Winter cash assistance helps refugee women across Jordan
Over 100,000 refugee families living in both urban areas and refugee camps were assisted this winter through UNHCR Jordan’s cash assistance distributions.
UNHCR staff members conduct a post distribution monitoring survey with an elderly refugee women in Zaatari Camp after she picks up blankets and plastic sheeting in preparation for winter.
From November until March, the weather in Jordan can be harsh. With temperatures sometimes dropping below zero, life is not easy for the more than 750,000 refugees registered with UNHCR.
This year, for Nawal, Shatha and Om Attala, UNHCR’s winter cash assistance has been a valuable lifeline. Thanks to the support of UNHCR Jordan’s donors, over 100,000 refugee families in Jordan living in both urban areas and refugee camps were assisted this winter through cash assistance distributions.
As a 42-year-old Syrian widow, Nawal has lived in East Amman since 2013 after she fled from Syria to Jordan. A mother of five, she currently lives in a small, rented apartment. Since 2016, she has been the sole provider for her children after her husband passed away from cancer.
“My life turned upside down after he left us.”
In November, Nawal explained that she was worried about the approaching winter. Her apartment was damp, and water leaked through the roof when it rained. Her family was also in desperate need of a new gas heater. “Last winter, we only had a couple of blankets to keep us warm. My daughter Raneem gets sick fast from the cold, and I can’t afford extra expenses to treat her.”
Nawal’s family used to receive UNHCR’s monthly cash assistance, but it was cut off two years ago due to lack of funding. In 2020, she received UNHCR COVID-19 cash assistance to support her in her living expenses, but over the past year affording anything beyond the basics of rent, electrical bills, and medicine, has been a struggle.
On November 18th, 2021, at 11:45, though, everything changed. Nawal received an SMS from UNHCR stating that her family would receive winter assistance this year. “I can’t describe my feelings right now. Winter assistance will provide mercy for us.”
For Nawal, this has meant that she has been able to pay off old rental debts, buy medicine for her daughter and prepare for winter such as through purchasing gas refills for heating and carrying out the maintenance for her house to stop the water leakages which she had long wanted to do.
Around 20 percent of refugees in Jordan live in refugee camps. Located in the North-East of Jordan, Azraq Camp is known for its weather extremes, often reaching over 45 degrees in the summer and below zero in the winter. Shatha, a 38-year-old Syrian refugee, has struggled through these extremes for the last five years ever since she fled her home in Homs, Syria.
“My life was like heaven,” she recalls describing her life back in Syria. There, she was surrounded by family members, but after becoming a refugee her life changed dramatically. In Azraq Camp, she is the sole caretaker for her elderly father and mother, as well as her brother who suffers from mental and physical disabilities.
With all these responsibilities, she has sacrificed much of her life for her family. “I rejected several marriage proposals so I could be able to help and support my very vulnerable family.” But despite everything, she still believes it is an honor to help her family.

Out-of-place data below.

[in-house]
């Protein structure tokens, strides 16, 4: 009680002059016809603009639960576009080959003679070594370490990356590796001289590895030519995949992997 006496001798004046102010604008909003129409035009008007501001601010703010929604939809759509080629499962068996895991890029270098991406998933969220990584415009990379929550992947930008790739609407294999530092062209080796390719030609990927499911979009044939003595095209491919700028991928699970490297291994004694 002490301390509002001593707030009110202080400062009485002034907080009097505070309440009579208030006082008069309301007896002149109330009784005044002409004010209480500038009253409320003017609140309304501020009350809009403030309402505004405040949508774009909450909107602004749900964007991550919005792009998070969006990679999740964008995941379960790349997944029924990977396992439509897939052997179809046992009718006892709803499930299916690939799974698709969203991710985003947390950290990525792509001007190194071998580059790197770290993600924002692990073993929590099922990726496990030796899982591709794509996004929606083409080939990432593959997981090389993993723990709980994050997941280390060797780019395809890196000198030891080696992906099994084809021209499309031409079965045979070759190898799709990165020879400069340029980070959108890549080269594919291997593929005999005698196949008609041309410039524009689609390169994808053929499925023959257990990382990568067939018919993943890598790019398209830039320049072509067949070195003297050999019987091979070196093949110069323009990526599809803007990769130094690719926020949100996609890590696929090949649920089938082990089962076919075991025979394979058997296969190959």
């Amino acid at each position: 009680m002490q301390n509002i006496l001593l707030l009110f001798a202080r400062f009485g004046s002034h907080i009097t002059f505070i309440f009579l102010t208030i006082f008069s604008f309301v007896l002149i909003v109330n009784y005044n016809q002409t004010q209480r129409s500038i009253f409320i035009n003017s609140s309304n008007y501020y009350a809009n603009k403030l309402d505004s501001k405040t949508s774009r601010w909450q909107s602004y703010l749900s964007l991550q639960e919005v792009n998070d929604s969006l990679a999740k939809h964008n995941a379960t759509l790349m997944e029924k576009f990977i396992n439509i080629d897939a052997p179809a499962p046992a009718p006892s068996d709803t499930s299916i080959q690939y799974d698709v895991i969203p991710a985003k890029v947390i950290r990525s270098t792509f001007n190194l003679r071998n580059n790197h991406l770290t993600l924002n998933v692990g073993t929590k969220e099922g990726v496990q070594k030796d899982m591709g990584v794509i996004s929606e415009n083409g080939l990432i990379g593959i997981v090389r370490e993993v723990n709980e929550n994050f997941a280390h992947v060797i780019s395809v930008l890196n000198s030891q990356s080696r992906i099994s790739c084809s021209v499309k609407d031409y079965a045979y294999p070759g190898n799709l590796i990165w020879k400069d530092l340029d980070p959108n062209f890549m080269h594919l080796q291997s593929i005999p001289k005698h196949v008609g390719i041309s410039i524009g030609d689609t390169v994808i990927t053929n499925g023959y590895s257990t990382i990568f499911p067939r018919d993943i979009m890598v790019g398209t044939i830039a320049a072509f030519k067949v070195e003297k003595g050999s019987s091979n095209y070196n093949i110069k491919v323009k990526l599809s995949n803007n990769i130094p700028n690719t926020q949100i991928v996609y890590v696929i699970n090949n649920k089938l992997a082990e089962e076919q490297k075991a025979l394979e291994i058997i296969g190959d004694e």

In winter, though, Shatha needs some extra help. Refugees in the camp live in small, metal prefabricated caravans which often flood or experience damage to their roofs due to heavy wind and rain. Shatha explains, “the camp is in the desert, and it gets really cold here, the weather is harsh and it’s very hard to conduct daily life in the winter.”
Combined with the impact of the COVID-19 pandemic, Shatha has struggled financially because of limited livelihood opportunities. The need to find a job close to home, inside the camp, so she can continue to support her family also poses an extra challenge. “It’s hard to find the means to support my family with medicine, winter clothes, and slippers.”
In preparation for winter, UNHCR provided winter cash assistance to all refugees living in camps. Shatha’s family was one of them. With the money, she has refilled the gas cylinders for heating and bought winter clothes and medicine for her parents. “If we didn’t receive winter assistance this year, we would have struggled a lot.”
Fandieh, or Om Attala as she is otherwise known, didn’t expect to spend the latter years of her life as a refugee. But instead of enjoying her old age in peace, she is now one of the 80,000 Syrian refugees living in Zaatari Camp. A grandmother who has assumed responsibilities for her four grandchildren after they lost their mother in the war and whose father is still missing.
Despite all adversity, Om Attala is a woman with great spirit and personality who refuses to accept the hardships life has dealt. Always with a smile on her face, she graciously plays the role of mother and father for her grandchildren, mending their clothes, cooking their meals, and making sure they complete their education.
This year, UNHCR cash assistance helped her, help them.
“If I didn’t receive the assistance, I would be helpless. I received 230 JOD as cash assistance; 100 JOD was spent on caravan maintenance. We bought two wooden boards in order to seal the caravan’s roof and floor against flooding water. It also helped us to pay off some of our debts.”